What’s the most difficult thing to do as an investor? Some say buying the right stock. Some say selling at the right time. Some say valuing companies. But to me, it’s sitting on my ass.
Many successful investors got wealthy by sitting on their ass. They include Warren Buffett and Charlie Munger and many of their disciples. It sounds simple, but why is it so difficult to do?
When Jeff Bezos met Warren Buffett, Bezos asked, “Warren, your investing strategy is so simple. Why doesn’t everyone just copy you?”
“Because nobody wants to get rich slow.” Buffett replied.
When you talk to some older people, one of the most common “regrets” is always “I would be 10x richer if I still hold that stock now from 10 years ago.”
Indeed, just two clicks away, in addition to ultra-low trading commission, getting in and out of a stock has never been easier. It is a good thing and also a bad thing. You can cash out easily, but sometimes too easily, driven by emotions.
The constantly changing stock price is the biggest root cause of all the emotions. One day you buy a stock and the other day you see a 10% pop in its price, you sell it to realize the nice quick profit, hoping to repeat it everyday and be the world’s richest person in a few years. The other day you buy a stock, you see a 10% pop some days later, followed by a 5% drop on the following day, and you regret not selling to realize the 10% gain. Then you sell it when it’s back to a 10% gain. The other day you buy a stock, you see a 10% plunge in price the next day, you panic and you sell it when it’s back to your break even point.
Sometimes you get in and out because of events, be them macro events and company-specific events. You read news headlines — wars, viruses, earthquakes, unemployment, etc. You worry about the economy and sell your stock. The company’s earnings trail expectations for a quarter, you think it will be the case in the next one and you sell your stock. A director of the company sell some of his shares and you follow him to sell your stock. And the list goes on. You have too many “good” reasons to sell your stock.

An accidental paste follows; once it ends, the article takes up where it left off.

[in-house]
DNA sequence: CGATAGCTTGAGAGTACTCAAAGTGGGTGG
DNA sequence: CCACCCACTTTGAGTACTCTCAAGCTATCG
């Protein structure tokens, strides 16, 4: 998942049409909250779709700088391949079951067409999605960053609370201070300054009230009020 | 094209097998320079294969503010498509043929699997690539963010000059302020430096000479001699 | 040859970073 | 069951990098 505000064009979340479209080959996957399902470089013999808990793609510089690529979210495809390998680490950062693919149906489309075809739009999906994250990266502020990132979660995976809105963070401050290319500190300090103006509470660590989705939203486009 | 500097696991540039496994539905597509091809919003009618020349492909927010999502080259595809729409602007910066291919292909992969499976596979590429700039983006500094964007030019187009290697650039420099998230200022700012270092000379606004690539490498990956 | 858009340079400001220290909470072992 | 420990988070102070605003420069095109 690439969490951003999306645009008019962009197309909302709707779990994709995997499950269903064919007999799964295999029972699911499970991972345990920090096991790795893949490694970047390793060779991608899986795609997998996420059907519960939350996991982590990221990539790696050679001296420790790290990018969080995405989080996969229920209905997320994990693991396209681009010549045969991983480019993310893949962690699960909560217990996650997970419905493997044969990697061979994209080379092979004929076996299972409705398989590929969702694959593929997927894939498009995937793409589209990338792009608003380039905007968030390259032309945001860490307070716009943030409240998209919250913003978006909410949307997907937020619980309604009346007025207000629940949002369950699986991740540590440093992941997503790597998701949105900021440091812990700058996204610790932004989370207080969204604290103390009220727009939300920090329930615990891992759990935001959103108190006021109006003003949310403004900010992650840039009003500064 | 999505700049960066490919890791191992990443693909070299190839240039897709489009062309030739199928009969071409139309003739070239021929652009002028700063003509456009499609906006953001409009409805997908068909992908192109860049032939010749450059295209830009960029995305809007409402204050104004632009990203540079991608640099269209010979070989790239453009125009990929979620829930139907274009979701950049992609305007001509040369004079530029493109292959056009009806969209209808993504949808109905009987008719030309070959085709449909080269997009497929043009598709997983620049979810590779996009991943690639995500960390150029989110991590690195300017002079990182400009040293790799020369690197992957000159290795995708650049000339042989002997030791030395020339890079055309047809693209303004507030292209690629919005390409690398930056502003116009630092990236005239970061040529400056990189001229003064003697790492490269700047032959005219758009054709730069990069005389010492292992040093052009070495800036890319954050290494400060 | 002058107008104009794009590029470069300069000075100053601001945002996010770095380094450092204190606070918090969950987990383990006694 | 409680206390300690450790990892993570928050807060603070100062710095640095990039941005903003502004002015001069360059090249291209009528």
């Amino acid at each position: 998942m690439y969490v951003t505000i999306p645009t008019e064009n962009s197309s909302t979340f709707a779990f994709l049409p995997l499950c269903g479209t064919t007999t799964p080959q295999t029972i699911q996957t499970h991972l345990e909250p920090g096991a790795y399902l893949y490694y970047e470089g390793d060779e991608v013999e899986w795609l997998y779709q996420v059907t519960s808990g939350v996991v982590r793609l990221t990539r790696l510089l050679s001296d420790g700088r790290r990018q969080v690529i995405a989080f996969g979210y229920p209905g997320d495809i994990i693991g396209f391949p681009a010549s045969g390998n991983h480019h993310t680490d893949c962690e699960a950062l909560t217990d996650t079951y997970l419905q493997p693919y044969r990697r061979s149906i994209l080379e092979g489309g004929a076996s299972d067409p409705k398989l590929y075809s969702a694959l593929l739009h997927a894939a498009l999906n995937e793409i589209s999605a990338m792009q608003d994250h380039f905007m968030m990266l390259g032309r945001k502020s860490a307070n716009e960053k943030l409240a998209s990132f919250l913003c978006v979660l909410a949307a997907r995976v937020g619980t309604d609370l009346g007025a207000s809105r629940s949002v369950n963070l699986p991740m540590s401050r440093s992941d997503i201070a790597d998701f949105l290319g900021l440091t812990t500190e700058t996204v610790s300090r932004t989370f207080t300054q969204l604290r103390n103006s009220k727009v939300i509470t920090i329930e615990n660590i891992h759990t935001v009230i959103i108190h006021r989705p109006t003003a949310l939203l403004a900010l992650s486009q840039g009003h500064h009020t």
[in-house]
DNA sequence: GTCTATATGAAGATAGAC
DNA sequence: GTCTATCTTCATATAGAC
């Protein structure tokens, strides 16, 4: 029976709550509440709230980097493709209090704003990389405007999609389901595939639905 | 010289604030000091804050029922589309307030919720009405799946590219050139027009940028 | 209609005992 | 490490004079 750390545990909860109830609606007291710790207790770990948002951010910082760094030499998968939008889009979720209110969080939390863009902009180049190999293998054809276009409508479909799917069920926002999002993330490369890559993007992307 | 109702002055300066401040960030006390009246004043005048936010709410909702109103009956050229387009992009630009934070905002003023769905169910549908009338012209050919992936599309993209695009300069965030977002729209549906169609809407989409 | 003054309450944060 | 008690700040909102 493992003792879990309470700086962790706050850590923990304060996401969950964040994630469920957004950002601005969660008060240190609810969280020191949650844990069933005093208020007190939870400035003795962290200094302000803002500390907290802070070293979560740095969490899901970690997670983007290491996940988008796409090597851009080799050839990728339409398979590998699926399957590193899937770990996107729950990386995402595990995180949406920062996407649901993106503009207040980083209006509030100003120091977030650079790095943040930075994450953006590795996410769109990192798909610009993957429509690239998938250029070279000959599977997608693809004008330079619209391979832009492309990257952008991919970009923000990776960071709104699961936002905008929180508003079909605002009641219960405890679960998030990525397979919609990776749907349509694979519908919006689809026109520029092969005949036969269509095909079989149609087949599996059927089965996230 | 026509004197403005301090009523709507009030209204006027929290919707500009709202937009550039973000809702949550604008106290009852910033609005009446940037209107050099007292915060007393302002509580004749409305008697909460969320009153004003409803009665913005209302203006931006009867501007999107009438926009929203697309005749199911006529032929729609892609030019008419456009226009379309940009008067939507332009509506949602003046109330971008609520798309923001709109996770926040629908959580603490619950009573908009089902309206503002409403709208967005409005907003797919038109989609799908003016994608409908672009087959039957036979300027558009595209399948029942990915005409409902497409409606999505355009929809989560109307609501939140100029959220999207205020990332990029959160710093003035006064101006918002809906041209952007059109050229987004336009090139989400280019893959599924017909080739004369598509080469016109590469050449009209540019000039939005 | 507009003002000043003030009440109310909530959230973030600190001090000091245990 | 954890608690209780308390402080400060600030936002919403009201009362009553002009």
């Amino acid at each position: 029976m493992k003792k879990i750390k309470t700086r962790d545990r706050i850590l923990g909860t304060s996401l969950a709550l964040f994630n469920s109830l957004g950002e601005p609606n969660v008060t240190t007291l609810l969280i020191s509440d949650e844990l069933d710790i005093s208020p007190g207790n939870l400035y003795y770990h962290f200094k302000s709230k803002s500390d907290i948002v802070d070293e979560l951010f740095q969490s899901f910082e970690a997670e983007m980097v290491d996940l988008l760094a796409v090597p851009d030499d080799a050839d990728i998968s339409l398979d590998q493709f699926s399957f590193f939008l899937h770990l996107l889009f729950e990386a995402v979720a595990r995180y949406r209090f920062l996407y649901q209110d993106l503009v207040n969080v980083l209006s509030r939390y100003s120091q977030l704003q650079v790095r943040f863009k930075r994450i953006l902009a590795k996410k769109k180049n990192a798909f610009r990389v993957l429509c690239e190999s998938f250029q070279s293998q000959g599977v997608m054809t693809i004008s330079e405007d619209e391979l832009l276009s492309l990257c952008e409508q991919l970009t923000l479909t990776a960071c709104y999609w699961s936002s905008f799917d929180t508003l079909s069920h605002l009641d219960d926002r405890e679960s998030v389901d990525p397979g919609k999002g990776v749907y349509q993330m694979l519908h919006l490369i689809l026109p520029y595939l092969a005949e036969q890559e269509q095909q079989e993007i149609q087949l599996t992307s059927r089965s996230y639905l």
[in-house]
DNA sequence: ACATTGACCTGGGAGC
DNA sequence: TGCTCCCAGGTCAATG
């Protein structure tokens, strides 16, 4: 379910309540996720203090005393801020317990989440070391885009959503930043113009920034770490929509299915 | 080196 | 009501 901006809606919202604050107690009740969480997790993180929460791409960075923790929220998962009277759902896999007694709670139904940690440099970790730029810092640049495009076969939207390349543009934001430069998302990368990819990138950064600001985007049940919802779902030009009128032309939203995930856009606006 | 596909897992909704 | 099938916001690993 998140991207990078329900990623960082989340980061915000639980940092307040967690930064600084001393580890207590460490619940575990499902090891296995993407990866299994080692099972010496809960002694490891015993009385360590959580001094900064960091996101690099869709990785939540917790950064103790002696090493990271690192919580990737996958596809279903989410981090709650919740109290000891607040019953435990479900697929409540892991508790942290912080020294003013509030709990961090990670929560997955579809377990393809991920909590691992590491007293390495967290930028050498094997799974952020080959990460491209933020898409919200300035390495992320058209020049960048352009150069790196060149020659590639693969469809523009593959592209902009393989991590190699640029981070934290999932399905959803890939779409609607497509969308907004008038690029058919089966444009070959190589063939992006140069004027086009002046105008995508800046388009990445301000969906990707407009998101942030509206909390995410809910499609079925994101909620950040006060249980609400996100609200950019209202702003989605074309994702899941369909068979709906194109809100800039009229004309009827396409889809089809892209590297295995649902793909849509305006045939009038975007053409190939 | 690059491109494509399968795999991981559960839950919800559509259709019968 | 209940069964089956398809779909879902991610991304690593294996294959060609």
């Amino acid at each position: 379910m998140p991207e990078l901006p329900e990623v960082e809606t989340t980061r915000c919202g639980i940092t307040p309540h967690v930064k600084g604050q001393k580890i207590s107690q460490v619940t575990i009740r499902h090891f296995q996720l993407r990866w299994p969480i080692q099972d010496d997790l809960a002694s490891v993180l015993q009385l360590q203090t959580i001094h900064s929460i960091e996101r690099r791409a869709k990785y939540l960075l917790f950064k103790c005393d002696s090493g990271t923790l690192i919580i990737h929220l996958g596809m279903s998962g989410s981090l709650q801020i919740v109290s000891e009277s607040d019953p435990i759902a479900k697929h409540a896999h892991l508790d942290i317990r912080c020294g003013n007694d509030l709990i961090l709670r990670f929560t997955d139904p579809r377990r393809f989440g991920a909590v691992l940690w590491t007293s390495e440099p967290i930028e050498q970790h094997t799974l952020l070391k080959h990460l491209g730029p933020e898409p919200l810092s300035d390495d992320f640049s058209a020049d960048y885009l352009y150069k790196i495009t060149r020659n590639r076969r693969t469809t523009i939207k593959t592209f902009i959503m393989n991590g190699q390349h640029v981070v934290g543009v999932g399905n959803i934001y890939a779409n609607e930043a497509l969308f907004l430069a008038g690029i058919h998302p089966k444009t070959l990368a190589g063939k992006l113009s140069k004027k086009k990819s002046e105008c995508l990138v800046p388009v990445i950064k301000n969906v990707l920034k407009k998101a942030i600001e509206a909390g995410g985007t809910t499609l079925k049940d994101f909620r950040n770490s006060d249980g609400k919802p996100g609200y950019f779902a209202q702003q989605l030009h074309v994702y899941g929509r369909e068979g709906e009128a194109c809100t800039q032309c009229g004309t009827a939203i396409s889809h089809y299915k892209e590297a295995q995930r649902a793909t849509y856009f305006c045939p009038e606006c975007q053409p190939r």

Psychologically, it’s difficult to convince yourself to buy back the stock at a higher price than that you previously sell at. A very typical case would be, you buy a stock at $10, sell at $13 for a nice 30% gain. It drops back to $11 quickly and you feel lucky to have gotten rid of it at the “right time” and plan to buy back at the originally cost at $10 and repeat the same 30% gain. The stock then rises to $15 in a few weeks, you start to get nervous but you don’t want to pay more than your exit price at $13. Then months later it surges to $20 and years later $100 or even $1,000.
The case applies to many investors in names like Apple, Google and Amazon. These companies have been around us for some time and many of us are their repeat customers but only few of us are able to sit through as investors, despite their greatness and the ability to thrive over multiple economic cycles.
Value investing is sound and effective, but what’s better than the “buy low sell high” value investing model? Charlie Munger presented the model of “Sit On Your Ass Investing” at the 2000 Berkshire Hathaway AGM.
You have value investing, and growth investing, but now we also have “sit on your ass investing”, which is better.
The problem with value investing is it requires too much work.
First you have to find an undervalued stock and buy it cheap. Then you have to sell it when it the price reaches or exceeds your calculated figure for its intrinsic value.
Because this requires many decisions over a long period of time, Charlie Munger prefers his own method in which all you have to do is pick a really great company when it is attractively priced, and then just sit on your ass. The great advantage being that it only requires one decision.
“If you buy a business just because it’s undervalued then you have to worry about selling it when it reaches its intrinsic value. That’s hard. But if you can buy a few great companies then you can sit on your ass … that’s a good thing.” — Charlie Munger
Regrettably, I still have not mastered “sit on your ass investing” and I have not made big fortunes from it. But I am a believer and trying to be fully committed to it. I am sitting on some names that I expect to grow and age gracefully along with my children and hopefully also myself. Years or decades later, I hope I will still be sitting on my ass.
“Our favorite holding period is forever.” — Warren Buffett